When at 33 weeks I got my first stretch mark on my lower belly, I was a little bummed but I kept on applying my creams and oils in earnest. I was too busy feeling my little baby kicking and wiggling. I tried to focus on finding joy in every part of the pregnancy, seeing it as special and sacred. When I went into labor at 39 weeks 5 days, my lower belly was striped, my hips donned their own purple lines and around my popped belly button was a swirl of stretch marks.

That’s ok with me.

Those stretch marks, though they have shrunk and faded already at 11 weeks postpartum, mean something special: they show that there was a baby that once grew in my belly.

They say I am a mother.

Because of this, they are beautiful.

Because of this, I am beautiful.

Photo 1: 3 months pregnant
Photo 2: 7 months pregnant
Photo 3: 5 hours postpartum
Photo 4: 11 weeks postpartum

Post to Twitter Post to Facebook

It hurts to look at myself, but not at my son. (Steph)

April 14, 2014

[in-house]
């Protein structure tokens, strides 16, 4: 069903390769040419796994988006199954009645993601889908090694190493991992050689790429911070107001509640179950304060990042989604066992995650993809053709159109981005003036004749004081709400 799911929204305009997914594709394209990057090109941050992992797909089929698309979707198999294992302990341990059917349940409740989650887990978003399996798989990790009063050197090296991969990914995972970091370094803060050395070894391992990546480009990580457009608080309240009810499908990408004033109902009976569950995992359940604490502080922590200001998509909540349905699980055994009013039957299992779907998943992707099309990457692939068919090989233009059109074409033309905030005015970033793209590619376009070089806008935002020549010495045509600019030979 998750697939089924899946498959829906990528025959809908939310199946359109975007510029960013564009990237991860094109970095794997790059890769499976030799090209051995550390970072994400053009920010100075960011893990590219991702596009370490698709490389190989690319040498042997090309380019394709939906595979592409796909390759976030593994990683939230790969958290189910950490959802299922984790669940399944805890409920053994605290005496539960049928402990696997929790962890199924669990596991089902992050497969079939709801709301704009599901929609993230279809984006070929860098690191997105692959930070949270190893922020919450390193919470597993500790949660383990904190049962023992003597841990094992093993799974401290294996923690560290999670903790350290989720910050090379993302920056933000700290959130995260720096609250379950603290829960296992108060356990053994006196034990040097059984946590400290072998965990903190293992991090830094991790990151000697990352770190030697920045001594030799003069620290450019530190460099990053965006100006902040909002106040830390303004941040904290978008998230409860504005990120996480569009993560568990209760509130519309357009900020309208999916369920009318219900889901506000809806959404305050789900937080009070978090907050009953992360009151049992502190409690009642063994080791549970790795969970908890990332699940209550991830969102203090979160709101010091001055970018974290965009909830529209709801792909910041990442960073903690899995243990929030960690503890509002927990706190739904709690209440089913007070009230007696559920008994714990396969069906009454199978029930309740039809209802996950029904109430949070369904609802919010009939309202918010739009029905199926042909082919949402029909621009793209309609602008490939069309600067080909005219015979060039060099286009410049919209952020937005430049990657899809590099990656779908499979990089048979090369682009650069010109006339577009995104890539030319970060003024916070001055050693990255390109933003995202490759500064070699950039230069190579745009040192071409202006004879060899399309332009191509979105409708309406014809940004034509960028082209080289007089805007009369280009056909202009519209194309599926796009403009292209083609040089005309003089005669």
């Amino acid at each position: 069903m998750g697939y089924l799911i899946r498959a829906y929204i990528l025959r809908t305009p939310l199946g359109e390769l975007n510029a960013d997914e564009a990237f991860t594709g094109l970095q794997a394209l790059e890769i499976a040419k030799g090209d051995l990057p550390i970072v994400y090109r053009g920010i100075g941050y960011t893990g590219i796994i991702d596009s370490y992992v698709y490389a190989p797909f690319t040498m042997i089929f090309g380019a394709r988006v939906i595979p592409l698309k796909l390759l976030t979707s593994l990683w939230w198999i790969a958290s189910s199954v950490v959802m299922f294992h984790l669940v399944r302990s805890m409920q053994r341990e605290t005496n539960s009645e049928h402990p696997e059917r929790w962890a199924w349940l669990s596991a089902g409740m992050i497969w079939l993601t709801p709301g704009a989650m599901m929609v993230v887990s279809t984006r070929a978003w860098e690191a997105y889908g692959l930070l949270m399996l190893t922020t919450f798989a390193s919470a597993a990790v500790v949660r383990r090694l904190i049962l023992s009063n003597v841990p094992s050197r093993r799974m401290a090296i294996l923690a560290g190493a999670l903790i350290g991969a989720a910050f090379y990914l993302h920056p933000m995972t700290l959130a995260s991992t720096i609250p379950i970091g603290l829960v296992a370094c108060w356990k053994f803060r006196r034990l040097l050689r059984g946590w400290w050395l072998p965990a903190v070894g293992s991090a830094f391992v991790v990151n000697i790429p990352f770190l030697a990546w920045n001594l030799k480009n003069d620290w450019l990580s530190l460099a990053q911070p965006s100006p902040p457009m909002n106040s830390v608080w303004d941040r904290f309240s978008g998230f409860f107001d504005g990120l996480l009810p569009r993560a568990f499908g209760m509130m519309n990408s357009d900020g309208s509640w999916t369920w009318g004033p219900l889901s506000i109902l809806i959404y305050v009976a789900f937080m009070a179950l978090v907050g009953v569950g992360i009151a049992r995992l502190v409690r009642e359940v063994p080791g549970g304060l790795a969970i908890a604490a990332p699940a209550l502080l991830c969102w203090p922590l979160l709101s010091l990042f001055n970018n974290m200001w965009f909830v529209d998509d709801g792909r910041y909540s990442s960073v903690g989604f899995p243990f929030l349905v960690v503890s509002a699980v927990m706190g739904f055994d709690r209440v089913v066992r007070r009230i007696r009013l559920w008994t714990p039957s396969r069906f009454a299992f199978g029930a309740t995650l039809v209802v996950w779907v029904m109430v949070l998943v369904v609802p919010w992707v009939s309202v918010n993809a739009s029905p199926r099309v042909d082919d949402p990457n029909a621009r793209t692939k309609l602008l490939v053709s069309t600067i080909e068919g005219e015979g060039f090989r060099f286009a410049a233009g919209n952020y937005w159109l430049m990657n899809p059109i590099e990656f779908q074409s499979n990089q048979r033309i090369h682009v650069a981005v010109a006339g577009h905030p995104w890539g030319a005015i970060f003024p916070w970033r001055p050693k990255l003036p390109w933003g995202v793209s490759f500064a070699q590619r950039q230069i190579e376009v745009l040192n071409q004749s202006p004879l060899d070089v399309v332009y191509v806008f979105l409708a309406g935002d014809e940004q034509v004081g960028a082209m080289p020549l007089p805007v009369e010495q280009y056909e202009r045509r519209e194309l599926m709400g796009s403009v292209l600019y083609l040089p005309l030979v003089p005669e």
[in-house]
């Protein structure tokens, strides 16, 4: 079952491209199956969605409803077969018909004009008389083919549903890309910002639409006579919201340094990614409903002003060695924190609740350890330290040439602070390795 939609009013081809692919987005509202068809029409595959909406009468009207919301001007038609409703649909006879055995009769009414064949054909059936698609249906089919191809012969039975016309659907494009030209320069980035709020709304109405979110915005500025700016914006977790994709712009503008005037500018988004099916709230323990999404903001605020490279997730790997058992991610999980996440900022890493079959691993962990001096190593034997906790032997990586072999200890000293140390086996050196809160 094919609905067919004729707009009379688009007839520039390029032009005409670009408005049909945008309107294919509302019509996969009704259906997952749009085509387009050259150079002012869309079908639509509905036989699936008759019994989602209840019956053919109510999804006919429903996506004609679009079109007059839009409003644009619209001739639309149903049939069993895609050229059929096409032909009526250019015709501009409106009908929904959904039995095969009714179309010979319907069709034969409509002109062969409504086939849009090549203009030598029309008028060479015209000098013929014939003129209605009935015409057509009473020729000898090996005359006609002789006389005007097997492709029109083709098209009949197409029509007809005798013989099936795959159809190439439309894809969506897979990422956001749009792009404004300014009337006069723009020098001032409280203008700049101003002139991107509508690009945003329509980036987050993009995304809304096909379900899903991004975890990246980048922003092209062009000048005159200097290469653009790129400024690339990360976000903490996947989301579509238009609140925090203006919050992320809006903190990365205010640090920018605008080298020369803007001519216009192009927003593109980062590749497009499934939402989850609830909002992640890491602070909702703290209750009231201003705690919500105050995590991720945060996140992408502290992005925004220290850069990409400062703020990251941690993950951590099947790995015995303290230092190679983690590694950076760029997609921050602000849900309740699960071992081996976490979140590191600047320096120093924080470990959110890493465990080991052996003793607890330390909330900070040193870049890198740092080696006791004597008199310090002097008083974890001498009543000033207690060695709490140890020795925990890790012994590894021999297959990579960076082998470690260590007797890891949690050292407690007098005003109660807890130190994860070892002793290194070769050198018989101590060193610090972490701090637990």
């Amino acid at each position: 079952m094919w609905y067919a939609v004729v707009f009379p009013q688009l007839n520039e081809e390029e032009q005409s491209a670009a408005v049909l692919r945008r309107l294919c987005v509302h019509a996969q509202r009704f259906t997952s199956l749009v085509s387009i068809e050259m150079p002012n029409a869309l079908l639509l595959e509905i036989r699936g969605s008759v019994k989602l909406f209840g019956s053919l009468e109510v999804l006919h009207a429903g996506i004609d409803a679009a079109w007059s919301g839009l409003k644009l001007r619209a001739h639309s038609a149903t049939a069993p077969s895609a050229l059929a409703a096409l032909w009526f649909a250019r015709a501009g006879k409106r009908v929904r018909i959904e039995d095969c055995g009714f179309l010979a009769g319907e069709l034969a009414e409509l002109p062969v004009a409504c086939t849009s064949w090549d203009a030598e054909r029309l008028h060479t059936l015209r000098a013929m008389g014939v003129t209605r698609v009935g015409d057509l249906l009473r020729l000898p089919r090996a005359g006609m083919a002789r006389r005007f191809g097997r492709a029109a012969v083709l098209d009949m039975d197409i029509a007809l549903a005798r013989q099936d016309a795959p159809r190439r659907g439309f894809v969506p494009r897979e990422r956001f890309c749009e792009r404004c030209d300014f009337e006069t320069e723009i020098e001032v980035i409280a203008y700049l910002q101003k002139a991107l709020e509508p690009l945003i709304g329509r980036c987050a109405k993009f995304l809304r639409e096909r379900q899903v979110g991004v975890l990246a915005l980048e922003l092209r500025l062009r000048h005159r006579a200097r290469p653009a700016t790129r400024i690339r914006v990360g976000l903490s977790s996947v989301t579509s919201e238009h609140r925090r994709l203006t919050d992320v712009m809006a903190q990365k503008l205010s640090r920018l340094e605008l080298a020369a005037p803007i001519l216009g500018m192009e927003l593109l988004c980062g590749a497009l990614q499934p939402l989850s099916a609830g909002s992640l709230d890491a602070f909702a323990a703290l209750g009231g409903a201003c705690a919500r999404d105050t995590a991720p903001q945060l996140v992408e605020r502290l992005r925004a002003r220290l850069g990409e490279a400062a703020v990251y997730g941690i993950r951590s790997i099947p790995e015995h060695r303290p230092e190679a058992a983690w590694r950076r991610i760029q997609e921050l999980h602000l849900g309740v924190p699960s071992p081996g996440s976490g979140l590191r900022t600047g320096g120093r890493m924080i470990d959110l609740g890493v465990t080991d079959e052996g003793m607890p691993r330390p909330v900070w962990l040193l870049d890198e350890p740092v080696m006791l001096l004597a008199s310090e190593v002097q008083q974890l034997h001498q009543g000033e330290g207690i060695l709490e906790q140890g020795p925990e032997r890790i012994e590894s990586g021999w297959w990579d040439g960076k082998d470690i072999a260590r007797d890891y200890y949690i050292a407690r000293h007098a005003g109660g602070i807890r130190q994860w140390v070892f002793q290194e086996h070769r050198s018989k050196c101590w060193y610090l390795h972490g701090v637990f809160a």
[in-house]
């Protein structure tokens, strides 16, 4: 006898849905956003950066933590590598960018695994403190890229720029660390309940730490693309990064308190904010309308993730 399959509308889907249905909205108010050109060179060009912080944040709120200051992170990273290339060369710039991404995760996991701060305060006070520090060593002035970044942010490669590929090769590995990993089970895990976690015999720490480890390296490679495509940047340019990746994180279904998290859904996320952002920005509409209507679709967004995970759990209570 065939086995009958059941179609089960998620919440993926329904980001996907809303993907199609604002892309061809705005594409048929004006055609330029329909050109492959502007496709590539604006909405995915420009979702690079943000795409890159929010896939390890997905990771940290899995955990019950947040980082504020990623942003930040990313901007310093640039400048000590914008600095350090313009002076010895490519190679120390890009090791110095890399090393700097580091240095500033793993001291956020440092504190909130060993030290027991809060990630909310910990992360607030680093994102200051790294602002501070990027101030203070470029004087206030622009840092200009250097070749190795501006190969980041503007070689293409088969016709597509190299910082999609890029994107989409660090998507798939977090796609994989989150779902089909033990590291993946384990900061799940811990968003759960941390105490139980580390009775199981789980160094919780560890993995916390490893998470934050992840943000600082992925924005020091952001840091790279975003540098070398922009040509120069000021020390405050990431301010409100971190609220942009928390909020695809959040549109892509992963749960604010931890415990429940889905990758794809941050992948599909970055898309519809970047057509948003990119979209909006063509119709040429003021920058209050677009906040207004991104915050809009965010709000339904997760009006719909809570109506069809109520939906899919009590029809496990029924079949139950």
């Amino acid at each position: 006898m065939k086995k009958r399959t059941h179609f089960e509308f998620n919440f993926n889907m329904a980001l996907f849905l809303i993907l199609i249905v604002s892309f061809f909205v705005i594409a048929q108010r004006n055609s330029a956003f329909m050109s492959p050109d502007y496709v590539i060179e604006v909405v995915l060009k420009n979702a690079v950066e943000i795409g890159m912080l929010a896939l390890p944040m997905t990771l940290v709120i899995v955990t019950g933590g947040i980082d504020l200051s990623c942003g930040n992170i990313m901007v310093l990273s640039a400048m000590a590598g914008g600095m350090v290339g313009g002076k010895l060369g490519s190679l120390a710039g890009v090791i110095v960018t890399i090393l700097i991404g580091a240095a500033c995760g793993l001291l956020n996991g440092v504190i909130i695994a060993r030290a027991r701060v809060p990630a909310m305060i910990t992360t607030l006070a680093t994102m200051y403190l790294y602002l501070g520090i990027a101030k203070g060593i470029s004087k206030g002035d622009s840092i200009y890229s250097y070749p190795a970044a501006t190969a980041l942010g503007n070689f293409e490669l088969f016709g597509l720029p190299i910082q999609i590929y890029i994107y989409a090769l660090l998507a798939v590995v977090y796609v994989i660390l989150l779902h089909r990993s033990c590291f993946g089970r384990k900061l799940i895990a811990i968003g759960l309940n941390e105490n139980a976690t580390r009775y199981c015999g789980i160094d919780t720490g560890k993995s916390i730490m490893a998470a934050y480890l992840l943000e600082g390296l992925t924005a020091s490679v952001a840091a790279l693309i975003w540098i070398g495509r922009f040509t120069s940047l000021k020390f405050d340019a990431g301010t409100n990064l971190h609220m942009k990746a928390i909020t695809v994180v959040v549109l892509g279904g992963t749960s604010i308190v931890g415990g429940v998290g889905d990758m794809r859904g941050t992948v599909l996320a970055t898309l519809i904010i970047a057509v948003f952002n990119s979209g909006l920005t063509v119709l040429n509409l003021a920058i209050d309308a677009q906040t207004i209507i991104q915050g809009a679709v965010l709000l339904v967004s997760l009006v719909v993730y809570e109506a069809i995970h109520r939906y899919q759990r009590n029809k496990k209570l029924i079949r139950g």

I was 22 when I had my first and only child. I had a pretty textbook pregnancy besides measuring weeks ahead. Before pregnancy I was at my heaviest – 104kg. I had no hope that I would ever fall pregnant but it happened. My beautiful 10lb son Maximus was born by emergency Cesarean on the 1st of January 2013. Due to his large size I was unable to give birth naturally – My first feeling of failure. I breastfed for three months until it became too much to feed such a big eater. Following the cesarean I had found out that my stitches had ripped open and caused a nasty painful infection – My second feeling of failure. I fell into postnatal depression and the very cry of my son would drive me to the verge of suicide – My third feeling of failure. In the year following I have lost weight – down to 89kg (the lightest I have been since the age of 15) but still cannot bear looking at myself in the mirror let alone anyone else seeing my stomach. Does this feeling ever subside? I dont feel like I will ever be happy until I can afford a tummy tuck. I even work out at the gym and find that I never feel truly satisfied due to my over hang and stretch marks. Its taken a great deal of courage to submit this story but Im hoping this will be my first feeling of overcoming failure.